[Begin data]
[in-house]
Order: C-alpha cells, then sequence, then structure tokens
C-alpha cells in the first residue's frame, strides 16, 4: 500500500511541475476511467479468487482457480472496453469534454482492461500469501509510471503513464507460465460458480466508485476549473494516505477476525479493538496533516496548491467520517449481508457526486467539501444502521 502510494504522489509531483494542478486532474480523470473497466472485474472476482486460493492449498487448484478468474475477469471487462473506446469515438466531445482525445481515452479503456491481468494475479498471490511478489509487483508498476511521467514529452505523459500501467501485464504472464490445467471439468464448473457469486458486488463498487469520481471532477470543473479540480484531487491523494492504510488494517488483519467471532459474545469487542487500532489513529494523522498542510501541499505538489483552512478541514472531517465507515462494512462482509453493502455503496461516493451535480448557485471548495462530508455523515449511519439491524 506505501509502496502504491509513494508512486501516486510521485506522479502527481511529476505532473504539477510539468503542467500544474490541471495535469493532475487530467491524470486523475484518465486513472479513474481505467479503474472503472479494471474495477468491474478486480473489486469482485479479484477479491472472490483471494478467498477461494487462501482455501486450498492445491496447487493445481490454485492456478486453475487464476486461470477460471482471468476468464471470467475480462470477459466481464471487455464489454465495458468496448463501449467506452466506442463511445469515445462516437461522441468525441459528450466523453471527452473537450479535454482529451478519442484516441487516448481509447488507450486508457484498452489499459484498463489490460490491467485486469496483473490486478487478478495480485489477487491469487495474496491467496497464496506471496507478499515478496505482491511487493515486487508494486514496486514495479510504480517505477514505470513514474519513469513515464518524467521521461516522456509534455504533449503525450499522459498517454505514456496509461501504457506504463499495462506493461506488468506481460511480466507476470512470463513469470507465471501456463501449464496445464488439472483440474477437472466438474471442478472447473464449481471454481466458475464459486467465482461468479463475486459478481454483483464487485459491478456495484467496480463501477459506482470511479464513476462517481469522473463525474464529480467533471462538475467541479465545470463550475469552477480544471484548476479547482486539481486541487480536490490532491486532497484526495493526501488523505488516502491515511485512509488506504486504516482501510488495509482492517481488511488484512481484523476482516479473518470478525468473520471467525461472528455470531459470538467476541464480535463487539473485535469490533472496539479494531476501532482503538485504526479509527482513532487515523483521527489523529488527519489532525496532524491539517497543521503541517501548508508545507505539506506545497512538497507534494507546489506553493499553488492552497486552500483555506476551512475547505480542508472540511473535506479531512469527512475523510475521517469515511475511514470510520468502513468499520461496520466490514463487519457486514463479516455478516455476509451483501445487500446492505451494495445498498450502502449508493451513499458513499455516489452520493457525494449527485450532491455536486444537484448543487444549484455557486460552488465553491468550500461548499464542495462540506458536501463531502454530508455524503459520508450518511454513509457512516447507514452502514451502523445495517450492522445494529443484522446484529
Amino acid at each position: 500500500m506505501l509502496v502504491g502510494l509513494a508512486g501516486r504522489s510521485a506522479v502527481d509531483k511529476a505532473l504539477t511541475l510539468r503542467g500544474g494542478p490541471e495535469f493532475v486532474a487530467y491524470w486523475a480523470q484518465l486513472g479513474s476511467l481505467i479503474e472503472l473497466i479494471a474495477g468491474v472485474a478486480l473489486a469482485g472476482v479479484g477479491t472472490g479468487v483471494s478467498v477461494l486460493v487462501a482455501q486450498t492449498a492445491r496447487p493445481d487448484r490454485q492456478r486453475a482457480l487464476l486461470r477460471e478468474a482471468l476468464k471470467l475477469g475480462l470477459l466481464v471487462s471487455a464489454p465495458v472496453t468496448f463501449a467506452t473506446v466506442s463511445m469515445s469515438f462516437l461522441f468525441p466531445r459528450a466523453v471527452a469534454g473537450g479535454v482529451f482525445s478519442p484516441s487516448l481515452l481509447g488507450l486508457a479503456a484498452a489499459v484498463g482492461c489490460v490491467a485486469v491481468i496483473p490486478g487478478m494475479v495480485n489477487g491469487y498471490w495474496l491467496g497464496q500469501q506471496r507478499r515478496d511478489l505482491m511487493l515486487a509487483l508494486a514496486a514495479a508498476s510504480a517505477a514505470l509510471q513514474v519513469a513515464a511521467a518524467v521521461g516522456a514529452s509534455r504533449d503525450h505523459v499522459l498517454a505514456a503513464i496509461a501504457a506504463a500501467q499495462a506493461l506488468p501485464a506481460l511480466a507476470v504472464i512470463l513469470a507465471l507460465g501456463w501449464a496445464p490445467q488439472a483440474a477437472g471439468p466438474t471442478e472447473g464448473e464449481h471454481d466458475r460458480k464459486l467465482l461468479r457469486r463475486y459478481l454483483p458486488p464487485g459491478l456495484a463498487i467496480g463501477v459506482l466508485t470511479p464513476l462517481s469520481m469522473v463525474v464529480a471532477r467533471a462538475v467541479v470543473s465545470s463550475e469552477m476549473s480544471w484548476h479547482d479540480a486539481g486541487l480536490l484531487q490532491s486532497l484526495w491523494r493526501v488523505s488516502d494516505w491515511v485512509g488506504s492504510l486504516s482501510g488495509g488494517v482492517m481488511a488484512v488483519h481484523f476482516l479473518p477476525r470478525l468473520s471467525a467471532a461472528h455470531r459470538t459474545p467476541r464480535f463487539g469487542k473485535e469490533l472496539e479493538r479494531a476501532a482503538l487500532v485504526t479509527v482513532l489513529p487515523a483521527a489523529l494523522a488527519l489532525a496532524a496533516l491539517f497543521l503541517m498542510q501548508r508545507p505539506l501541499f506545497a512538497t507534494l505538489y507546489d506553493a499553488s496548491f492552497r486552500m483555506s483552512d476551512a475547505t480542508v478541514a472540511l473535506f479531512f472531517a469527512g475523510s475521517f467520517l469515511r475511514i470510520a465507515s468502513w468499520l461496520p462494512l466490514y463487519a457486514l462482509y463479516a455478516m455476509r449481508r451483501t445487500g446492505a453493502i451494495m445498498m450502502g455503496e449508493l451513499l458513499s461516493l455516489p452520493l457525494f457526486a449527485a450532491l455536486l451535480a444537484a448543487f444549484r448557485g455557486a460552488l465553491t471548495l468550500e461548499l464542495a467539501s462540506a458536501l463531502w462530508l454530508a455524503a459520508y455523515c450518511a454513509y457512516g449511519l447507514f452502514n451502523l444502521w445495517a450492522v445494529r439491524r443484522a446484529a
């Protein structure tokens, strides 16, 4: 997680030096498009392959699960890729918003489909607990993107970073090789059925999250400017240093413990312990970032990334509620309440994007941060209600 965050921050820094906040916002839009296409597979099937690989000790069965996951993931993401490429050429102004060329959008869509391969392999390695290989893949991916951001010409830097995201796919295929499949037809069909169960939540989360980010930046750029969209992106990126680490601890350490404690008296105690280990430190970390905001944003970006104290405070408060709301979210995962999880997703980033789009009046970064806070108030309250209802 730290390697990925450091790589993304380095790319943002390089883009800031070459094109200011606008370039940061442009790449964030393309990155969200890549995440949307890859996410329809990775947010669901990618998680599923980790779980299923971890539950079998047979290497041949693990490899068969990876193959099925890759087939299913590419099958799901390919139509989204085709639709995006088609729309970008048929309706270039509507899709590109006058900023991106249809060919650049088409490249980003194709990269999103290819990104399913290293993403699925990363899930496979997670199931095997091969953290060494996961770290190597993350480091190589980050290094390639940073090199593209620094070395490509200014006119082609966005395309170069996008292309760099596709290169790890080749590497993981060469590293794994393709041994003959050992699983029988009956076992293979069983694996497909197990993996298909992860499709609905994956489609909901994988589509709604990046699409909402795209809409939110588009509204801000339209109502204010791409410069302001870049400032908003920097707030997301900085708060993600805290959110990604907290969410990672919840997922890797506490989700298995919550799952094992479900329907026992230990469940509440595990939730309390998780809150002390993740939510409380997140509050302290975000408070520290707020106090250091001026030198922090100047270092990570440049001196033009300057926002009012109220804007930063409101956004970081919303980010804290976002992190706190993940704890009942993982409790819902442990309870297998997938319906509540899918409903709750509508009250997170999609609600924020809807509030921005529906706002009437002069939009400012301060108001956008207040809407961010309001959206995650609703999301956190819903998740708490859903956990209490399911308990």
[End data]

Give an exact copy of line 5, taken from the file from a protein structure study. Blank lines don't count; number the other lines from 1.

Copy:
């Protein structure tokens, strides 16, 4: 997680030096498009392959699960890729918003489909607990993107970073090789059925999250400017240093413990312990970032990334509620309440994007941060209600 965050921050820094906040916002839009296409597979099937690989000790069965996951993931993401490429050429102004060329959008869509391969392999390695290989893949991916951001010409830097995201796919295929499949037809069909169960939540989360980010930046750029969209992106990126680490601890350490404690008296105690280990430190970390905001944003970006104290405070408060709301979210995962999880997703980033789009009046970064806070108030309250209802 730290390697990925450091790589993304380095790319943002390089883009800031070459094109200011606008370039940061442009790449964030393309990155969200890549995440949307890859996410329809990775947010669901990618998680599923980790779980299923971890539950079998047979290497041949693990490899068969990876193959099925890759087939299913590419099958799901390919139509989204085709639709995006088609729309970008048929309706270039509507899709590109006058900023991106249809060919650049088409490249980003194709990269999103290819990104399913290293993403699925990363899930496979997670199931095997091969953290060494996961770290190597993350480091190589980050290094390639940073090199593209620094070395490509200014006119082609966005395309170069996008292309760099596709290169790890080749590497993981060469590293794994393709041994003959050992699983029988009956076992293979069983694996497909197990993996298909992860499709609905994956489609909901994988589509709604990046699409909402795209809409939110588009509204801000339209109502204010791409410069302001870049400032908003920097707030997301900085708060993600805290959110990604907290969410990672919840997922890797506490989700298995919550799952094992479900329907026992230990469940509440595990939730309390998780809150002390993740939510409380997140509050302290975000408070520290707020106090250091001026030198922090100047270092990570440049001196033009300057926002009012109220804007930063409101956004970081919303980010804290976002992190706190993940704890009942993982409790819902442990309870297998997938319906509540899918409903709750509508009250997170999609609600924020809807509030921005529906706002009437002069939009400012301060108001956008207040809407961010309001959206995650609703999301956190819903998740708490859903956990209490399911308990």